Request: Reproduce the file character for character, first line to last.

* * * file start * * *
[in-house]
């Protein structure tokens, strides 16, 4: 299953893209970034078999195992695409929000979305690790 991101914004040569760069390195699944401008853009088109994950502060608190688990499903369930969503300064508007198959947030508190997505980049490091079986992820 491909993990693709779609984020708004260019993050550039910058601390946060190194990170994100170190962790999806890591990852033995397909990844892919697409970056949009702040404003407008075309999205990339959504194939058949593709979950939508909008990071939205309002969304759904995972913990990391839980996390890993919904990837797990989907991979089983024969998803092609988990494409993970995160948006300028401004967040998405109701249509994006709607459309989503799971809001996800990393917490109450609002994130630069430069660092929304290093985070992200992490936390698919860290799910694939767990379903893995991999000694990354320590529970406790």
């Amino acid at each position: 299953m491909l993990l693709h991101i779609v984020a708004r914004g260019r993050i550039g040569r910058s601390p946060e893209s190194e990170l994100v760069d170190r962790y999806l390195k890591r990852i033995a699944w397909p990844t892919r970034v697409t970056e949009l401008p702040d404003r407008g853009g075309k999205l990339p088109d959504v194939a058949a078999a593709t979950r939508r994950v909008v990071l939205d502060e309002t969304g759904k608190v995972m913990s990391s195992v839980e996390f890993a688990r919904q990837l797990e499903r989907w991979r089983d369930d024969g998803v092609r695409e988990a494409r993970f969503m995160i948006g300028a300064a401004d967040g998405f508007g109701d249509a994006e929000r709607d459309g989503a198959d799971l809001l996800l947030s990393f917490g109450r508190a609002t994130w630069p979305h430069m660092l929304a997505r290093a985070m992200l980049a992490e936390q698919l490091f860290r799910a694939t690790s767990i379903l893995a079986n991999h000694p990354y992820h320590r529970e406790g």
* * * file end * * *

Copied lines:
[in-house]
């Protein structure tokens, strides 16, 4: 299953893209970034078999195992695409929000979305690790 991101914004040569760069390195699944401008853009088109994950502060608190688990499903369930969503300064508007198959947030508190997505980049490091079986992820 491909993990693709779609984020708004260019993050550039910058601390946060190194990170994100170190962790999806890591990852033995397909990844892919697409970056949009702040404003407008075309999205990339959504194939058949593709979950939508909008990071939205309002969304759904995972913990990391839980996390890993919904990837797990989907991979089983024969998803092609988990494409993970995160948006300028401004967040998405109701249509994006709607459309989503799971809001996800990393917490109450609002994130630069430069660092929304290093985070992200992490936390698919860290799910694939767990379903893995991999000694990354320590529970406790």
């Amino acid at each position: 299953m491909l993990l693709h991101i779609v984020a708004r914004g260019r993050i550039g040569r910058s601390p946060e893209s190194e990170l994100v760069d170190r962790y999806l390195k890591r990852i033995a699944w397909p990844t892919r970034v697409t970056e949009l401008p702040d404003r407008g853009g075309k999205l990339p088109d959504v194939a058949a078999a593709t979950r939508r994950v909008v990071l939205d502060e309002t969304g759904k608190v995972m913990s990391s195992v839980e996390f890993a688990r919904q990837l797990e499903r989907w991979r089983d369930d024969g998803v092609r695409e988990a494409r993970f969503m995160i948006g300028a300064a401004d967040g998405f508007g109701d249509a994006e929000r709607d459309g989503a198959d799971l809001l996800l947030s990393f917490g109450r508190a609002t994130w630069p979305h430069m660092l929304a997505r290093a985070m992200l980049a992490e936390q698919l490091f860290r799910a694939t690790s767990i379903l893995a079986n991999h000694p990354y992820h320590r529970e406790g």